WRITING TASK ? DUKE & KING
Twain satirizes the egocentricity and self-righteous indignation of American society. He shows that even what may first appear to be a gesture of generosity by members of this society, is often driven by selfish motives. The more respected characters that Huck has met before the arrival of the duke and the king are usually more interested in various forms of respect or approval, this usually takes one of three forms: the respect of society at large; superficial self-respect, attained by upholding irrational and self-destructive conventions (Grangerfords & Shepherdsons: the feud), or some form of moral or religious advantage. The scene when Judge and Mrs. Thatcher attempt to rehabilitate Pap is a perfect example of this; the deliberate melodrama of this scene and the Thatchers? highly exaggerated emotional reactions are more than enough to show the disengenuity of their seemingly noble motives. Twain mercilessly satirises this disturbingly strong thirst for self-seeking moral satisfaction in both the Thatchers and Miss Watson. In the same vein The Grangerfords attend church and praise the sermon while leading lives centred around a feud, a concept that categorically contradicts the ?brotherly love? that was the subject of the sermon.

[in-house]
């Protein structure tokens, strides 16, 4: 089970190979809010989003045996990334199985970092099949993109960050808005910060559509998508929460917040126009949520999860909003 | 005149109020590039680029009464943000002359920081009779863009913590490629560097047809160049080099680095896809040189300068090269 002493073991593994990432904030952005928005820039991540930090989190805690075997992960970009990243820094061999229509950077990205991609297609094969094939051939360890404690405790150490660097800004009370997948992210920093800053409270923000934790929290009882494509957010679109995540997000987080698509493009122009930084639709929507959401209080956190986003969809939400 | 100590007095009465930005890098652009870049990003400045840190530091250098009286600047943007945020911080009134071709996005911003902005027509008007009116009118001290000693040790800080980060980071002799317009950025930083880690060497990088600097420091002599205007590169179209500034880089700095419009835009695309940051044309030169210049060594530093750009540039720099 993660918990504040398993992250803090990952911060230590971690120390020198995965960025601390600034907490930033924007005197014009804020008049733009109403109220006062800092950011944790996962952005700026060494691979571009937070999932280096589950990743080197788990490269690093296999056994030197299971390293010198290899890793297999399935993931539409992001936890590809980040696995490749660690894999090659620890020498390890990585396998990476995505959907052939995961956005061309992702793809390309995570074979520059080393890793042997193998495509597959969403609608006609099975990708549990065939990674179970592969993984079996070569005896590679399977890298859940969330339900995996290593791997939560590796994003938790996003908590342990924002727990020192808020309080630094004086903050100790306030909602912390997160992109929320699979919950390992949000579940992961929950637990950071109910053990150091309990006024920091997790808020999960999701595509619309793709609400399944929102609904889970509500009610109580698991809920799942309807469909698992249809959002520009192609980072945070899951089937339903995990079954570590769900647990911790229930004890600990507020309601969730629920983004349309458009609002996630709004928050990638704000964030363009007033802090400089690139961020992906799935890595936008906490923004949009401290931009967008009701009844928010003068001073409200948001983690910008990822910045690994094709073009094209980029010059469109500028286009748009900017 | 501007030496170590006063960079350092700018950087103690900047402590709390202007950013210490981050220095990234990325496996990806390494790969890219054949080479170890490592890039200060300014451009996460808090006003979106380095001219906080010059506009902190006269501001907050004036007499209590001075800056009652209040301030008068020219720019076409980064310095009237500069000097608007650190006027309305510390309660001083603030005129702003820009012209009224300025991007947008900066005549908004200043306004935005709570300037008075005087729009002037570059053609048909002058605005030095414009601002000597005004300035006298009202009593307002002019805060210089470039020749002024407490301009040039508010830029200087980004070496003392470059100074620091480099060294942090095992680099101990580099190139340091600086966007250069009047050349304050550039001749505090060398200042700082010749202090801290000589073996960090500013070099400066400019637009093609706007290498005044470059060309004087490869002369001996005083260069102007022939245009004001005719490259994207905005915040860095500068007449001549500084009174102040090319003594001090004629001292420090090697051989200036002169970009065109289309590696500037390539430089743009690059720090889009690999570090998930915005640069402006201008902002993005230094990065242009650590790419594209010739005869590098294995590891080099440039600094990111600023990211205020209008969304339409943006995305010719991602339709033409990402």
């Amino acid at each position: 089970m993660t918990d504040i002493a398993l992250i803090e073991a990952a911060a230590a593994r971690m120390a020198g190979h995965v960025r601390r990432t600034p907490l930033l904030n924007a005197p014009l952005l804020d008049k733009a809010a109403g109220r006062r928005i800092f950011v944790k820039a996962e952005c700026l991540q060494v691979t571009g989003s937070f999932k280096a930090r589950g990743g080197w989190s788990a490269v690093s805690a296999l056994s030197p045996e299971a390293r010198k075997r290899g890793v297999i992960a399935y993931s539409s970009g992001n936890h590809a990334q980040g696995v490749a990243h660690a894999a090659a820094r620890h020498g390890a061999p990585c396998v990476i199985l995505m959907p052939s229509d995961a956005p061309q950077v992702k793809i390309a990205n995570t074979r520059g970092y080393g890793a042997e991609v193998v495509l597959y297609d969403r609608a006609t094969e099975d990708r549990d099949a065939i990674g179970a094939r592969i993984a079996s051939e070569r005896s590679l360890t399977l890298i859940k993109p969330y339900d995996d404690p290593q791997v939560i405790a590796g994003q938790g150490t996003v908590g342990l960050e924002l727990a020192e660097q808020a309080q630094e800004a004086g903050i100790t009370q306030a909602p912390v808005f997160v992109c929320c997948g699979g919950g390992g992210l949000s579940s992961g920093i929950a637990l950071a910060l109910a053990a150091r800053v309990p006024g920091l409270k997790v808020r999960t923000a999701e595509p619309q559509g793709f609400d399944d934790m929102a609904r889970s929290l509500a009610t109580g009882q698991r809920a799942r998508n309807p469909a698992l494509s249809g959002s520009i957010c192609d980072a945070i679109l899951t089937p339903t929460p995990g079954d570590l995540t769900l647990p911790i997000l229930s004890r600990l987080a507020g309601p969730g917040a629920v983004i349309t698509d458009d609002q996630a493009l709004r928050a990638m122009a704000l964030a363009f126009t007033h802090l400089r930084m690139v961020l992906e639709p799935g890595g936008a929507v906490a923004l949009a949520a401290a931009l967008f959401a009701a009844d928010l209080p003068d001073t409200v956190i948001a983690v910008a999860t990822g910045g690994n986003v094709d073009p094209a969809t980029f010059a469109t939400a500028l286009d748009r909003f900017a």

We can see that most of the characters Huck encounters are entirely motivated by greed and the prospect of personal gain. While the success of most of the more respectable characters he has satirised, up until the arrival of the King and Duke, has been hindered by the very desire for a respectable image that they crave. The Duke and the King have no such superficial qualms. Their goals take the form of money, they do not attempt to fool themselves by feigning religious piety or attempting to demonstrate a moral superiority that they do not possess, nor do they (like the ferry-boat captain) try to gain favour with the more respected members of society, in an attempt to raise their position on the social scale.
It is because they lack these inhibitions that the Duke and the King represent in an ?undiluted? and unhindered form the self-interested motivations of the more respectable characters that Huck encounters.